Open-ear audio is having a moment. JLab and Bose both have sunglasses that double as discreet headphones, but perhaps the most intriguing open-ear technology I’ve seen so far is the SoundBeamer, a device that can supposedly beam sound directly into your ears and your ears alone.
Israeli startup Noveto designed the device to sit on your desktop and use a 3D module to identify and track your ears. Noveto CEO Christophe Ramstein said the device then creates “invisible sound pockets” on either side of your head. It doesn’t matter if you have long hair, a thick beard, glasses, or even a face mask — the gadget can supposedly recognise individuals and keep up with them in real-time.
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The wild part is Noveto claims the audio is private. Unlike regular speakers, which are meant to fill a room with sound, the SoundBeamer is designed to be a device that delivers personalised audio. Ramstein said this is possible because the device has a high level of acoustic attenuation. Put simply, the sound is dampened so it gets quieter by about 20dB over a distance of three feet. Normal speakers, according to Ramstein, only dampen sound by about 3dB across an entire room. So with the SoundBeamer, if you’re listening to music at roughly 75dB, someone standing fairly close to you might be able to tell you’re listening to something, but not exactly what. If you were listening at a quieter volume, they might not hear anything at all.
For these reasons, even though the SoundBeamer might look like a mini speaker or soundbar for your desk, it’s really more akin to a pair of headphones.
“What happens is we’re using the ability of the non-linearity of the air to convey inaudible sounds and then the ability to create audible sounds at one precise location in space,” Ramstein explained to Gizmodo over video. “What that means is we’re creating two pockets of sounds exactly based on where your head is. We create those pockets of audible sounds and each of them is independent, which means that our technology acts like invisible headphones.”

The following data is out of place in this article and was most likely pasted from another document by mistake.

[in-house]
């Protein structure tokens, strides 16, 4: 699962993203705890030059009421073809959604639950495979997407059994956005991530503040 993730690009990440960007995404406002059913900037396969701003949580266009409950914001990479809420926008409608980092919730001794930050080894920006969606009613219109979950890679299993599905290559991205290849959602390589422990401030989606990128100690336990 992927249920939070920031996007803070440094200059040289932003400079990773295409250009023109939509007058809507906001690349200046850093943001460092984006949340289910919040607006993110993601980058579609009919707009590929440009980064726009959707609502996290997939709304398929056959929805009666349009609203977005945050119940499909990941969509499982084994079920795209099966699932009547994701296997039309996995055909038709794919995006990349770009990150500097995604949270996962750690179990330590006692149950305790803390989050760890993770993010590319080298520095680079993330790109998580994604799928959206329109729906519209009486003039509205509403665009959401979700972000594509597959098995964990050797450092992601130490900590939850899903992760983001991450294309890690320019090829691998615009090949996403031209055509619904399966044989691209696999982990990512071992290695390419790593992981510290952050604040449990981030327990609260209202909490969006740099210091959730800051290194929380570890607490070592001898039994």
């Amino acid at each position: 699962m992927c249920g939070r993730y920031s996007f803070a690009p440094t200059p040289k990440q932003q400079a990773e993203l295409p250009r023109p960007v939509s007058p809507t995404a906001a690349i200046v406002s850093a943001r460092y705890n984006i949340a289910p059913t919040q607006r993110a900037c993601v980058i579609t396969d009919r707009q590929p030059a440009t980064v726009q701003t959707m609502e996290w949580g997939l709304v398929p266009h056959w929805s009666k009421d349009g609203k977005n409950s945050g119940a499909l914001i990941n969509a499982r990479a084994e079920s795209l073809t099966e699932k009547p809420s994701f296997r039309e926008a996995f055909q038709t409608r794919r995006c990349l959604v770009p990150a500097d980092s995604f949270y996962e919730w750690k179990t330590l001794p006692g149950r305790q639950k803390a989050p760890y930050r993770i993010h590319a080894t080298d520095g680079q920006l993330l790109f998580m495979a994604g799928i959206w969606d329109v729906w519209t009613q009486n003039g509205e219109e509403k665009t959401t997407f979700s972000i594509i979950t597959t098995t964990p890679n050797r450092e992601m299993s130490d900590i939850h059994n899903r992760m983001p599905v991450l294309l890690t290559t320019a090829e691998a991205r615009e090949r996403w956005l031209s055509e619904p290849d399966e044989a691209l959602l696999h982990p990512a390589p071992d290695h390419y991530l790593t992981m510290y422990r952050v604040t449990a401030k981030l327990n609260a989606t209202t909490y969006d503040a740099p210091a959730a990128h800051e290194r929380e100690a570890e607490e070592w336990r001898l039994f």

Some initial reports about the SoundBeamer came out a few months ago, but today Noveto is announcing some new hardware and software features. Now the device has a new AI-based built-in voice, which is capable of facial and gesture recognition as well as monitoring ambient sound.
Ramstein explained that the AI isn’t like the digital assistants we’ve become familiar with.
“We’re not building the engine to play music. I’m not saying, ‘Play my music or tell me a joke.’ We don’t do that,” Ramstein said.
The AI is there so that the device can better intuit what you’re asking for so you can get a better overall experience. Ramstein also added that no data collected via the SoundBeamer will be uploaded to the cloud, as everything is built-in and on-device.
This stuff sounds like it’s straight out of sci-fi. With other open-ear audio devices, generally, you can clearly see the speaker component and it’s placed close to the ear. While the audio quality might not end up being to your preference, it’s easy to understand how audio travels from the open-ear headphone to your ear. This is a much harder gadget to wrap your head around, and in the pandemic era, it’s also a gadget that’s impossible to demo. Personalised, sound-beaming audio doesn’t exactly translate well over a Zoom call. We can’t say for sure that it works as advertised until we try one for ourselves. Still, it would be pretty cool if instead of having to slip on headphones every time my husband takes a business call in our tiny studio apartment, a device could just beam his Zoom audio straight into his ears.
The first iteration of this device is meant to be stationary for a single person. However, Ramstein said that a second version may be able to support multiple users at once. As for potential future applications, Ramstein is ambitious. Envision, say, treadmills that can beam audio to your ears so no one at the gym has to wear headphones at all. Or going to a night at the movies and being able to send audio in different languages to each person. Or art museum tours where you can specify how much you want to hear about a particular painting in the language of your choice.
Alas, right now the SoundBeamer is only available for preorder on Kickstarter and is expected to retail for $US595 ($769) later this year. (Early backers will get a discounted price of $US345 ($446).) We usually caution against crowd-sourced gadgets that can easily turn out to be vaporware, leaving backers empty-handed after months of waiting. However, Ramstein is confident Noveto will be able to deliver the device in Q4 this year, and said the company is partnering with Foxconn — yes, Apple’s iPhone manufacturing partner Foxconn — to manufacture the device. And he’s optimistic that this tech won’t be limited to Noveto devices only.
“The good news is that when it’s ready, it’s also going to be ready for OEMs and the big tech companies,” Ramstein said. “Going from the Noveto-branded product that we’re shipping this year to anybody else who can integrate is going to be fairly easy. All the parts are produced by Foxconn and our partners, and we have all the intelligence being packaged in the chipsets, plus the software that comes with it will make it very easy to integrate.”
Needless to say, we are very curious to try it out for ourselves.